The approach and outlook towards agriculture and marketing of food has seen a quantum change worldwide over the last few decades. Whereas earlier the seasons and the climate of an area determined what would be grown and when, today it is the “market” that determines what it wants and what should be grown. The focus is now more on quantity and “outer” quality (appearance) rather than intrinsic or nutritional quality, also called “vitality”. Pesticide and other chemical residues in food and an overall reduced quality of food have led to a marked increase in various diseases, mainly various forms of cancer and reduced bodily immunity.
This immense commercialisation of agriculture has also had a very negative effect on the environment. The use of pesticides has led to enormous levels of chemical buildup in our environment, in soil, water, air, in animals and even in our own bodies. Fertilisers have a short-term effect on productivity but a longer-term negative effect on the environment where they remain for years after leaching and running off, contaminating ground water and water bodies. The use of hybrid seeds and the practice of monoculture has led to a severe threat to local and indigenous varieties, whose germplasm can be lost for ever. All this for “productivity”.
In the name of growing more to feed the earth, we have taken the wrong road of unsustainability. The effects already show – farmers committing suicide in growing numbers with every passing year; the horrendous effects of pesticide sprays (endosulphan) by a government-owned plantation in Kerala, India some years ago; the pesticide-contaminated bottled water and aerated beverages are only some instances. The bigger picture that rarely makes news however is that millions of people are still underfed, and where they do get enough to eat, the food they eat has the capability to eventually kill them. Yet, the picture painted for the future by agro-chemical and seed companies and governments is rosy and bright.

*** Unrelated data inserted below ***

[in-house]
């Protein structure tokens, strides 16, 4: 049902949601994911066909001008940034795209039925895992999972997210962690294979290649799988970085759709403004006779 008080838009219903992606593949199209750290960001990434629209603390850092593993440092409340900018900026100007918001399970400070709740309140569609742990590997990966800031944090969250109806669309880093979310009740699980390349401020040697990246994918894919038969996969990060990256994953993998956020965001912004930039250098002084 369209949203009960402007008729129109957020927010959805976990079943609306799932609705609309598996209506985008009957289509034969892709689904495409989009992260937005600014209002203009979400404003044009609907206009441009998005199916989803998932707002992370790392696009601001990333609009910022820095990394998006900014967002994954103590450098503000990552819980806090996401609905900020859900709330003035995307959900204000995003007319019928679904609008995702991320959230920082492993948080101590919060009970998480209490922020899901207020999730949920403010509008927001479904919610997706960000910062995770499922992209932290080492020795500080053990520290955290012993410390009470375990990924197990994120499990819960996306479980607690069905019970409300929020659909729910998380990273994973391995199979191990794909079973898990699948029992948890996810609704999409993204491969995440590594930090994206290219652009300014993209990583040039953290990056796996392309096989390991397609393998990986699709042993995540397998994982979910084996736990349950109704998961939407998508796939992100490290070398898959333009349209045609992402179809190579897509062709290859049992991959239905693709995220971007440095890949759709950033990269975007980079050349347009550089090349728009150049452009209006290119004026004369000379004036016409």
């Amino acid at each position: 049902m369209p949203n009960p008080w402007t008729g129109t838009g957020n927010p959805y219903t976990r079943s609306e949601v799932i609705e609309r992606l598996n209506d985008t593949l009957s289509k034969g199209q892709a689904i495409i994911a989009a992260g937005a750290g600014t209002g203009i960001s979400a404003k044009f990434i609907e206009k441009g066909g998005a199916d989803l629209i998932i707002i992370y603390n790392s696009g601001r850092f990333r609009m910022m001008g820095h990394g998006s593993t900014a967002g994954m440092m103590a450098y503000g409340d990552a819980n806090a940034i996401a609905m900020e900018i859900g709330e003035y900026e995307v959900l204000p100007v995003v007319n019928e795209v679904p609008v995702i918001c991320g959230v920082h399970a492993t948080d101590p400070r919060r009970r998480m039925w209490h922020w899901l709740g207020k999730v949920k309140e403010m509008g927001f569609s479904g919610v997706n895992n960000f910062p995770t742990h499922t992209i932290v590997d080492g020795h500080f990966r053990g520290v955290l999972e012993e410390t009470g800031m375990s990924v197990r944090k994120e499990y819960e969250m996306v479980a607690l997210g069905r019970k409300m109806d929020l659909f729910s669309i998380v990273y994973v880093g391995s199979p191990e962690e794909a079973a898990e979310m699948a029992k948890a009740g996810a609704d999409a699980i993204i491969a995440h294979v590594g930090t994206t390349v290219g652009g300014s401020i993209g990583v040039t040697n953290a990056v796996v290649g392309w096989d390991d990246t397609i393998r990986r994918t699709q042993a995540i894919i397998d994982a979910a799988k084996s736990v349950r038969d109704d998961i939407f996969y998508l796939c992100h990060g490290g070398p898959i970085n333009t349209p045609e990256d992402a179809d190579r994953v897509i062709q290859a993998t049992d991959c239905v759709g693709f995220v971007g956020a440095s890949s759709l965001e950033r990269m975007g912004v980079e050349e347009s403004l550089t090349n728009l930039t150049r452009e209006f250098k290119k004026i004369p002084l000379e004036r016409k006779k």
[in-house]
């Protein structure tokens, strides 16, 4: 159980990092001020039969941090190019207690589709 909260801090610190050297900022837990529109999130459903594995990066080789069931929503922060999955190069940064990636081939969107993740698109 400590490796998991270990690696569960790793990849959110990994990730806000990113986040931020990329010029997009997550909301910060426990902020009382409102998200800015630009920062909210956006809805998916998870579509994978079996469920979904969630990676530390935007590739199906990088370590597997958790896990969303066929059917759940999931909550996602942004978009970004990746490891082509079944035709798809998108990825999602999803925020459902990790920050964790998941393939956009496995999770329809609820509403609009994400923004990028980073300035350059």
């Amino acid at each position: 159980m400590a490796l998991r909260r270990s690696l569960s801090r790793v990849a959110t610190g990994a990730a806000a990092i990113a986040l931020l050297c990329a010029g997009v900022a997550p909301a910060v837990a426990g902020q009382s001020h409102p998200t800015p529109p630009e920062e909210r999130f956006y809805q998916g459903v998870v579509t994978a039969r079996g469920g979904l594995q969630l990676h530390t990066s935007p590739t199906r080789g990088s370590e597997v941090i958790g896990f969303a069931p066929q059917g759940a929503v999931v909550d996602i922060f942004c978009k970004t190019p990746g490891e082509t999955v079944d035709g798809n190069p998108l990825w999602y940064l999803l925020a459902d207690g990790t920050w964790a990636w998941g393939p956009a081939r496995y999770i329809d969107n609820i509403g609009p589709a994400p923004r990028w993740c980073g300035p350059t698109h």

Another negative effect of this trend has been on the fortunes of the farming communities worldwide. Despite this so-called increased productivity, farmers in practically every country around the world have seen a downturn in their fortunes. The only beneficiaries of this new outlook towards food and agriculture seem to be the agro-chemical companies, seed companies and – though not related to the chemicalisation of agriculture, but equally part of the “big money syndrome” responsible for the farmers’ troubles – the large, multi-national companies that trade in food, especially foodgrains.
This is where organic farming comes in. Organic farming has the capability to take care of each of these problems. Besides the obvious immediate and positive effects organic or natural farming has on the environment and quality of food, it also greatly helps a farmer to become self-sufficient in his requirements for agro-inputs and reduce his costs.
Chemical agriculture and the agriculture and food distribution systems it has developed, propagated and sustained – and now shares a symbiotic relationship with – affects each of us in many ways. We have listed 18 ways how “modern farming” affects our world, click here to find out how.